Negotiations on Latin Debt End in Standoff : $400 Billion Owed; U.S. Opposes Easing of Terms

Times Staff Writer

The United States and debtor countries meeting here last month wrestled with proposals to ease the $400-billion foreign debt that burdens Latin America and the Caribbean, but ended the sessions at odds over how best to overcome long-running economic problems in the developing countries.

The Latin and Caribbean countries, led by Mexico, pressed for easier terms of debt payment. They asked that payments be adjusted to "each country's real capacity to pay" and suggested that the level of debt repayment be tied to a percentage of the earnings a country makes from exports or to some other economic variable.

The United States, meanwhile, pressed for the debtors to open their countries to foreign trade and investment as an engine for economic growth that in turn would make debt repayment easier.

In effect, the argument over the debt problem, which sapped $32 billion in interest payments from the countries of Latin America and the Caribbean last year, is at a standoff. The United States insists, under a plan first formulated by Treasury Secretary James A. Baker III, on measured doses of new loans coupled with reforms in the debtor countries. The debtors concede the need for reforms, but want more relief.

Positive Result

The proposals came at the end of a weeklong meeting of the U.N. Economic Commission for Latin America and the Caribbean, known widely as CEPAL, its acronym in Spanish. The 32 participants met amid reports that debtors might take a strong stand toward repayment of loans taken out during the past 15 years. Refusal to pay up could badly damage the U.S. banks that made a large portion of the loans.

There was little talk of unilaterally breaking off payments to foreign banks, although that was not a reflection of the debtor nations being content.

"An international financial crisis has been resolved, which constitutes a positive result," said Norberto Gonzalez, executive secretary of CEPAL. "But . . . relief of the weight of debt has not been obtained."

Such frustration was evident in an annex issued by debtor nations to the official report of the meeting.

"At a high political and social cost, we have made a major effort to adjust our economies," the annex said. "However, even this sacrifice has not allowed us to simultaneously service the debt and achieve the aims of development."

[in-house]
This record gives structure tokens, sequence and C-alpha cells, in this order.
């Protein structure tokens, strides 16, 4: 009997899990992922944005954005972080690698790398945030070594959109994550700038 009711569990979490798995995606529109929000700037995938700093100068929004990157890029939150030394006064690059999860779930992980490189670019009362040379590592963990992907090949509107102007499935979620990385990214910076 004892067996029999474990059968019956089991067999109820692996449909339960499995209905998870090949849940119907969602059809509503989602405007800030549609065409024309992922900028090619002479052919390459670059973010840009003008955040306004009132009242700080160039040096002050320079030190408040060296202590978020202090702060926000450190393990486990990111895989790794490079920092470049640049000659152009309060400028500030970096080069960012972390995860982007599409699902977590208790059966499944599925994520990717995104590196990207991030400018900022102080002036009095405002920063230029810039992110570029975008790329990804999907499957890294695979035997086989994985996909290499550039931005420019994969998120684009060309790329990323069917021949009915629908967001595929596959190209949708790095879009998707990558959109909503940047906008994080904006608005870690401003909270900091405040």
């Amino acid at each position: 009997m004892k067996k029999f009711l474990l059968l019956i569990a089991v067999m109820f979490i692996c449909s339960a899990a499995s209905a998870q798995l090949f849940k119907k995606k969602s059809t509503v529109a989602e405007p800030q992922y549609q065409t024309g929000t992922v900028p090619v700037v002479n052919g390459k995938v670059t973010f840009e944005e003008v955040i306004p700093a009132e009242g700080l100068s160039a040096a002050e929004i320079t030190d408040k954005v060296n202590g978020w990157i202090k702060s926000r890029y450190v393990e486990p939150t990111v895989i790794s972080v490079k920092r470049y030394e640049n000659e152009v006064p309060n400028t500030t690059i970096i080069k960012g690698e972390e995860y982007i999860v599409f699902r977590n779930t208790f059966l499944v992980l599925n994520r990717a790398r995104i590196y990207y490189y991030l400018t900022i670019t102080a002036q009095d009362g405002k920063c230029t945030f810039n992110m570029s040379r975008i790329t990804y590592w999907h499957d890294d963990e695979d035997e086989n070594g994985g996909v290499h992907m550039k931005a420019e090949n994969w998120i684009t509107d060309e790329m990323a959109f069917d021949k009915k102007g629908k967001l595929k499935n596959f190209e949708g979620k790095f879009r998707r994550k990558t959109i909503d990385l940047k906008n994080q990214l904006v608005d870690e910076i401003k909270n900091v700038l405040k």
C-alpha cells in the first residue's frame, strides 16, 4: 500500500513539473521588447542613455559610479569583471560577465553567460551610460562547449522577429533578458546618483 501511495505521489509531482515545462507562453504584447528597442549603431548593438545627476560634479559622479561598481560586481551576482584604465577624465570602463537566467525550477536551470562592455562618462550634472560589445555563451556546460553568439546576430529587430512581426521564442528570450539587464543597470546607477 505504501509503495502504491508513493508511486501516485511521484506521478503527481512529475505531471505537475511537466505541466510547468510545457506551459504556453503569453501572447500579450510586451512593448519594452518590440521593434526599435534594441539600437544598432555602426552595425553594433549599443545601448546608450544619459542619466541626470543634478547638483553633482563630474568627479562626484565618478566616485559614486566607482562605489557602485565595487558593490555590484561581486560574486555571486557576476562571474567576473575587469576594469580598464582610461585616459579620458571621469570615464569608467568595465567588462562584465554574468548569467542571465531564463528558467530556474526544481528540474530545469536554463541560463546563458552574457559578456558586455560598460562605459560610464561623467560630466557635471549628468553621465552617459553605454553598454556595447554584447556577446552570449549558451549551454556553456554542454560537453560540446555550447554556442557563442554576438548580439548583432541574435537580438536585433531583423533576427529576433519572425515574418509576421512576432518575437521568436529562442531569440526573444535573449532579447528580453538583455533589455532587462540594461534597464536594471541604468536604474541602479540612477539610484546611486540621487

U.S. Resistance

Mexico, which called the meeting, was clearly taking the lead in the search for easier payments. The phrase "each country's real capacity to pay" was drawn from a 1986 speech on debt renegotiation by Mexican President Miguel de la Madrid.

U.S. representatives resisted any attempt at a blanket solution to the debt problem and said the debtors overemphasized "external factors" as the source of regional ills. In contrast, the U.S. delegates argued that internal laws in debtor nations that restrict foreign investment or scare away domestic money are at fault.

"We emphasize, as one important element in our approach, new equity investment, whether domestic-based, in the form of direct foreign investment, or as the re-flow of flight capital," the U.S. response said.

The past year has been a mixed one for Latin economies. Unlike the early 1980s, when the economies of the region uniformly sank into recession, several economies prospered in 1986, according to a CEPAL report published in December.

Growth or stagnation depended mainly on whether countries benefited from falling oil prices. Oil-importing countries or nations not dependent on petroleum exports to buttress their economies fared well. But countries in which oil exports account for a large percentage of export sales generally suffered declines.

Aversion to IMF

Overall, Latin America's gross domestic product grew by 3.4%. Those of non-oil exporting countries grew by 6.5%. The economies of oil exporters shrank by 2%.

Several countries, whether they fared well or badly, gathered around one rallying point: aversion to dealing with the International Monetary Fund, whose blessing is usually needed for major foreign loans or restructuring of old debt. The IMF often imposes conditions on the country receiving new money or new terms of repayment. Many governments resent such "conditionality," which often includes demands for reduced government spending.

Copyright © 2019, Los Angeles Times
EDITION: California | U.S. & World
60°